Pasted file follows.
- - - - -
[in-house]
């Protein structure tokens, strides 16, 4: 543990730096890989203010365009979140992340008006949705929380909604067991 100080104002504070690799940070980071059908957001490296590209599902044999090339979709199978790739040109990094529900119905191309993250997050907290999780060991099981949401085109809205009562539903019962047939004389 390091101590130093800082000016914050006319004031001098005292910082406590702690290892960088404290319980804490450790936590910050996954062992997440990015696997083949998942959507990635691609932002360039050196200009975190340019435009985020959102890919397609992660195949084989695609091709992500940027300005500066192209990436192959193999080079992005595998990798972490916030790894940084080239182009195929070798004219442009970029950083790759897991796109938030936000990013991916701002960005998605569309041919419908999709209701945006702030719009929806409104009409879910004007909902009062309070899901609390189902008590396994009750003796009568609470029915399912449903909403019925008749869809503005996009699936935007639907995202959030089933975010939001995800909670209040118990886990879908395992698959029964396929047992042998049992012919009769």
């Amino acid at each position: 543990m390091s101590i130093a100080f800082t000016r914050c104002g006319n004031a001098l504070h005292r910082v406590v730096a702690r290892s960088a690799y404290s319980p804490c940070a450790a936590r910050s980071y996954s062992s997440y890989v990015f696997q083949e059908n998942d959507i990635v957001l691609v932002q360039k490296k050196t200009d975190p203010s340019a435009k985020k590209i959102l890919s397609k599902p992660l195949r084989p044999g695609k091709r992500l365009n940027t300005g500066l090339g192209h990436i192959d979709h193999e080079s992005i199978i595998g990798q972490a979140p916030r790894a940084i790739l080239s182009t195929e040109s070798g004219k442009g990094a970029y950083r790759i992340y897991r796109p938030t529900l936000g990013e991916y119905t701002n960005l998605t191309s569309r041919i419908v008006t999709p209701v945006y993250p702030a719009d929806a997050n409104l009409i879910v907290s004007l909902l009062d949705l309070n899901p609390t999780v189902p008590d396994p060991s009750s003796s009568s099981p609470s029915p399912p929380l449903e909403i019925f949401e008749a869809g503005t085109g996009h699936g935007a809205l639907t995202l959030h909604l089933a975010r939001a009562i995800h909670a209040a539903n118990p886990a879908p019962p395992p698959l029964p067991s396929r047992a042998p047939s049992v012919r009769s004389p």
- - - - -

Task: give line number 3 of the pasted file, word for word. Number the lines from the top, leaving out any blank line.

């Amino acid at each position: 543990m390091s101590i130093a100080f800082t000016r914050c104002g006319n004031a001098l504070h005292r910082v406590v730096a702690r290892s960088a690799y404290s319980p804490c940070a450790a936590r910050s980071y996954s062992s997440y890989v990015f696997q083949e059908n998942d959507i990635v957001l691609v932002q360039k490296k050196t200009d975190p203010s340019a435009k985020k590209i959102l890919s397609k599902p992660l195949r084989p044999g695609k091709r992500l365009n940027t300005g500066l090339g192209h990436i192959d979709h193999e080079s992005i199978i595998g990798q972490a979140p916030r790894a940084i790739l080239s182009t195929e040109s070798g004219k442009g990094a970029y950083r790759i992340y897991r796109p938030t529900l936000g990013e991916y119905t701002n960005l998605t191309s569309r041919i419908v008006t999709p209701v945006y993250p702030a719009d929806a997050n409104l009409i879910v907290s004007l909902l009062d949705l309070n899901p609390t999780v189902p008590d396994p060991s009750s003796s009568s099981p609470s029915p399912p929380l449903e909403i019925f949401e008749a869809g503005t085109g996009h699936g935007a809205l639907t995202l959030h909604l089933a975010r939001a009562i995800h909670a209040a539903n118990p886990a879908p019962p395992p698959l029964p067991s396929r047992a042998p047939s049992v012919r009769s004389p």